tops20 assembly tutorials
RichA at LivingComputerMuseum.org
Mon Mar 7 13:20:03 CST 2016
From: David Griffith
Sent: Saturday, March 05, 2016 9:36 PM
> Would someone please point me towards a tutorial of some sort on running
> the assembler on TOPS20 as presented in Mark Crispin's Panda distribution?
If you are comfortable with assembler language programming, these should
suffice. If not, there are pointers to one online textbook in the recent
flurry of messages discussing the Gorin textbook; besides the TOPS-20 books
there is the Singer DEC-10 assembler book (monitor calls differ immensely
from TOPS-20, so of limited use for you). The following are the most recent
system calls manuals, but as text files they're actually harder to read till
you're used to the format from the older version of the user's guide above.
(Oh. TOPS-20 monitor calls are referred to as "JSYS calls", since that is
the machine instruction, opcode 104, which invokes them. Thus these names.)
Once you have a basic grasp of the assembler from the above, I recommend
perusing the sources to the MM mail manager suite of programs, which use
very good programming style, including the "structured programming" macros
found in MACSYM.MAC. Ralph did not think highly of them, and used an older
style in which conditional code is included in literals; the textbooks all
seem to utilize that style.
Wait. You said "running the assembler". Did you mean, "How do I invoke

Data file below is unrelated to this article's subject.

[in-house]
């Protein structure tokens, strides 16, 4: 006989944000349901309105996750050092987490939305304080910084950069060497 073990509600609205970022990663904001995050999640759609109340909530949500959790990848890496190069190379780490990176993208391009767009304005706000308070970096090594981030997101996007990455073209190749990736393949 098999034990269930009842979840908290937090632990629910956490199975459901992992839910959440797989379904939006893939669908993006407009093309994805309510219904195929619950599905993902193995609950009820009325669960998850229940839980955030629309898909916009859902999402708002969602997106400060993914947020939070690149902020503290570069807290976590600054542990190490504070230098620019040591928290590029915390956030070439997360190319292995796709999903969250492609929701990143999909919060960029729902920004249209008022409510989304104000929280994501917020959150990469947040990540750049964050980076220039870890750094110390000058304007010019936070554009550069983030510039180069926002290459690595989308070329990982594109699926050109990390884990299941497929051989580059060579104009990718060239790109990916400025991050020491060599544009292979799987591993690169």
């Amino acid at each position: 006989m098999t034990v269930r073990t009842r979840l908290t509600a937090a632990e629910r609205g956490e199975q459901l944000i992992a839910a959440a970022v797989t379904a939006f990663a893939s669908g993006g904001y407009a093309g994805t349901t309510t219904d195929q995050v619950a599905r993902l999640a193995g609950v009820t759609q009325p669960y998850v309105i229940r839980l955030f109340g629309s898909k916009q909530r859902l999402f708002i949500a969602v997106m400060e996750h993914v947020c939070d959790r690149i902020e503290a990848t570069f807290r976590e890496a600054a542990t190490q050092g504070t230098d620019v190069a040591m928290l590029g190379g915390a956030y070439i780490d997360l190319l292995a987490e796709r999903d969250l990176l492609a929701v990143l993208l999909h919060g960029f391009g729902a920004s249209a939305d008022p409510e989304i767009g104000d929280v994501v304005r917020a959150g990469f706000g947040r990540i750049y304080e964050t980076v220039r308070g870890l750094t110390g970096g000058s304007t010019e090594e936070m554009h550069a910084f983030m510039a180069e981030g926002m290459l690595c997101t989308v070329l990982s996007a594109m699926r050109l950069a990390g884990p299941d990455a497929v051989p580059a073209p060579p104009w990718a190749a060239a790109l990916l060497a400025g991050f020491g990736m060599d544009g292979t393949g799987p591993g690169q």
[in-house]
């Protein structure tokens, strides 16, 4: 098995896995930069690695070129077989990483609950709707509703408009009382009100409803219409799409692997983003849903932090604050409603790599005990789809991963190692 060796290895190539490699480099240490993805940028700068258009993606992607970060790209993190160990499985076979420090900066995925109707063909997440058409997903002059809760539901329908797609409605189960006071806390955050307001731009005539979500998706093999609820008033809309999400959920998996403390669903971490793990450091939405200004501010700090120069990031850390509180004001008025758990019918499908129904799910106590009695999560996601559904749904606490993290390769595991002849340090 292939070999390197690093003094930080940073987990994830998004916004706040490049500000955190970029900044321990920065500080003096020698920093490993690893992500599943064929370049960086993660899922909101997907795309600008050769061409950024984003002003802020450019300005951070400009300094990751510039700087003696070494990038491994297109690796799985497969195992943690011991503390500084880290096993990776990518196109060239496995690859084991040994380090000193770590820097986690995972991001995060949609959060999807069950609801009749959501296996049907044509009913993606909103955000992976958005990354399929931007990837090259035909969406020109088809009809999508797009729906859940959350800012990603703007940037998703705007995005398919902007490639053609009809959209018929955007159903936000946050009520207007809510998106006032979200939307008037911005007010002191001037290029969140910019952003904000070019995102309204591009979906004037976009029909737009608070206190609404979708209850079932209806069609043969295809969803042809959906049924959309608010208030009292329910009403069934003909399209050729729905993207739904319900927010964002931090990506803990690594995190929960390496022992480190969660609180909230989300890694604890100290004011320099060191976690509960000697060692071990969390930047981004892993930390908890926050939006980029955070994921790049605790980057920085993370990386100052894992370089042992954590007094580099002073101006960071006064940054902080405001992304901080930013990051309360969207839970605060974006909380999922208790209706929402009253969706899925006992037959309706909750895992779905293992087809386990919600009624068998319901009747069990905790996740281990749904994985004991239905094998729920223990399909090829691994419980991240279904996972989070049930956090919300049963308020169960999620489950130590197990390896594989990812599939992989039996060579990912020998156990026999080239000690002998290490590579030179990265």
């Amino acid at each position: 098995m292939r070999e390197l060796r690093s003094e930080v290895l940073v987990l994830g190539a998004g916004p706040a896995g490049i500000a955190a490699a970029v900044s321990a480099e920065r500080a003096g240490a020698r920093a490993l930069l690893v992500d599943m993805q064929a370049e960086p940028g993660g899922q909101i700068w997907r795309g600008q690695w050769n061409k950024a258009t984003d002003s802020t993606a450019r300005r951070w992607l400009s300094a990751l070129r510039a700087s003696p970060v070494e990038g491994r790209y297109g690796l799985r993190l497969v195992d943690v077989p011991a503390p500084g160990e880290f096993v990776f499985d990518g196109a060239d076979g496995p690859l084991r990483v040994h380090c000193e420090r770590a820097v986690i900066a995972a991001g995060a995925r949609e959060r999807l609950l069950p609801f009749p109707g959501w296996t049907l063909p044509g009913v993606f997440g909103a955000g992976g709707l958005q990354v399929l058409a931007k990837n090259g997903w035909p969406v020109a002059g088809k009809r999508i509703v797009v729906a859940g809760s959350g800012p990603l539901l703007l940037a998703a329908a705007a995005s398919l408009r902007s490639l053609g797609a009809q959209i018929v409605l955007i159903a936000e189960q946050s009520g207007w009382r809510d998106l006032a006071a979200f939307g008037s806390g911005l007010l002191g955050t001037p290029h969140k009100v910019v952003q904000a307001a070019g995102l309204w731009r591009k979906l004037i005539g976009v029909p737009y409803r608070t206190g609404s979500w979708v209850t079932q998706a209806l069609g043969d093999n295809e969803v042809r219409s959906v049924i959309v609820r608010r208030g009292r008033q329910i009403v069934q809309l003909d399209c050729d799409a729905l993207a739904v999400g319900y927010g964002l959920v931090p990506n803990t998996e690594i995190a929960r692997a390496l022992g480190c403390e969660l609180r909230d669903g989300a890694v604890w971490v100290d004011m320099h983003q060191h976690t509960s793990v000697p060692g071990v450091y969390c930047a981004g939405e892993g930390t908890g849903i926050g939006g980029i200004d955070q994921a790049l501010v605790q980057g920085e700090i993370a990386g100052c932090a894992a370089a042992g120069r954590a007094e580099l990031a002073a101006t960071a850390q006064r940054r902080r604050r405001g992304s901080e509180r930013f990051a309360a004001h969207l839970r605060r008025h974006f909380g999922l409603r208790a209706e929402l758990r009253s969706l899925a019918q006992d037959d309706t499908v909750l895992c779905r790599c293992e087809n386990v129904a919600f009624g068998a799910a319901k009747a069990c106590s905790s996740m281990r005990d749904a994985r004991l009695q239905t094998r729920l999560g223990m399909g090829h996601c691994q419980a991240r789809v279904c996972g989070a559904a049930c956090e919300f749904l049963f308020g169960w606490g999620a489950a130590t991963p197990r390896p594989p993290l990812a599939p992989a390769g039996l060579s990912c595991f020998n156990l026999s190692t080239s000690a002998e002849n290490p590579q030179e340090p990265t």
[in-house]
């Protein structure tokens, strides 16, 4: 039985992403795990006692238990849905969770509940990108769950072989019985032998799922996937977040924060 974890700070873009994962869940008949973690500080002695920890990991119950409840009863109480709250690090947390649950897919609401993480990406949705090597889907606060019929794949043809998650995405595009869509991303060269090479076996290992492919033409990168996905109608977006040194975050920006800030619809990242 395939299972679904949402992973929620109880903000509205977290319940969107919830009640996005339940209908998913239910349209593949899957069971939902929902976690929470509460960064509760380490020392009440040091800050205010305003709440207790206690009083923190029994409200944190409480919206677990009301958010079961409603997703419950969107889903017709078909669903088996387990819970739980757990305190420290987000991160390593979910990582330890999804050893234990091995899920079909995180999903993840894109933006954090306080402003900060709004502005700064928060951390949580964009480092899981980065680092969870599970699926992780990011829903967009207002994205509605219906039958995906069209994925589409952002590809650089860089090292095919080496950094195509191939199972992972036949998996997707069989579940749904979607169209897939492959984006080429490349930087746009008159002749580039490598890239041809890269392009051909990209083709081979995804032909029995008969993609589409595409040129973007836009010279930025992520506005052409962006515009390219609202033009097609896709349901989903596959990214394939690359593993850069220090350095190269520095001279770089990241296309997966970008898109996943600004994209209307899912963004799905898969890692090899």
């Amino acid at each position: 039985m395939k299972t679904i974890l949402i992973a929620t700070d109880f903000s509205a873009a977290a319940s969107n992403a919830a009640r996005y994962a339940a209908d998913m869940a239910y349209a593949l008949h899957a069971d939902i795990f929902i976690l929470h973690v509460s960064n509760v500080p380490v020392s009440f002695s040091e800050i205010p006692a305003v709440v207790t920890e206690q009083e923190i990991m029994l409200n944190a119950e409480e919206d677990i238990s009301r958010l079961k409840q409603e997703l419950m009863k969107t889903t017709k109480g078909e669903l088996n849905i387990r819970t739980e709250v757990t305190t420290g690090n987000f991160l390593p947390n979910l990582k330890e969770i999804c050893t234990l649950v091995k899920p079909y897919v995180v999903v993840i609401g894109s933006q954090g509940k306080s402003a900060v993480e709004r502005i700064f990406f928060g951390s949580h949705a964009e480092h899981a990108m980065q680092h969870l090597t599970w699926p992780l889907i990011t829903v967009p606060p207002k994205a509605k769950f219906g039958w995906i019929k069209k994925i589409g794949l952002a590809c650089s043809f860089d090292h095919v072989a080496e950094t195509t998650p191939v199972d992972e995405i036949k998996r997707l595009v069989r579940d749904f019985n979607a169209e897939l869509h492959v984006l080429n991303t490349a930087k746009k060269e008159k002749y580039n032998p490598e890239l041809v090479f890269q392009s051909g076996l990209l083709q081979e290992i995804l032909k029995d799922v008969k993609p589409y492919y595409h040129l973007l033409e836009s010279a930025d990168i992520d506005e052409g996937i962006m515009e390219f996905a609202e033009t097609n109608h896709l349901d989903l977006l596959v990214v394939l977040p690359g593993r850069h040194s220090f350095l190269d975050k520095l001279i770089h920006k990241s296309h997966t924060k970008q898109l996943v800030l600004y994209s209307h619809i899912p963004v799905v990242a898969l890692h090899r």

Macro-20?" That's simple: The commands COMPILE, LOAD, EXECUTE, and DEBUG
all recognize the file type .MAC as requiring Macro-20 and do the Right
Thing(TM) automagically. If you need more than that, the Macro-20 manual
above and the LINK manual (damn it, there's not a copy on Bitsavers--talk
to me, Al!) will provide details of how to invoke them.
COMPILE does only that. LOAD will compile if necessary and link the result
into an executable image in memory (which can be saved as an executable
program file with the SAVE command). EXECUTE and DEBUG will compile if
needed, link, and respectively either simply start running or invoke DDT
and leave you ready to execute, examine memory, etc.
Do you need a pointer to the user commands manual?
Vintage Computing Sr. Systems Engineer
Living Computer Museum
2245 1st Avenue S
Seattle, WA 98134
mailto:RichA at LivingComputerMuseum.org
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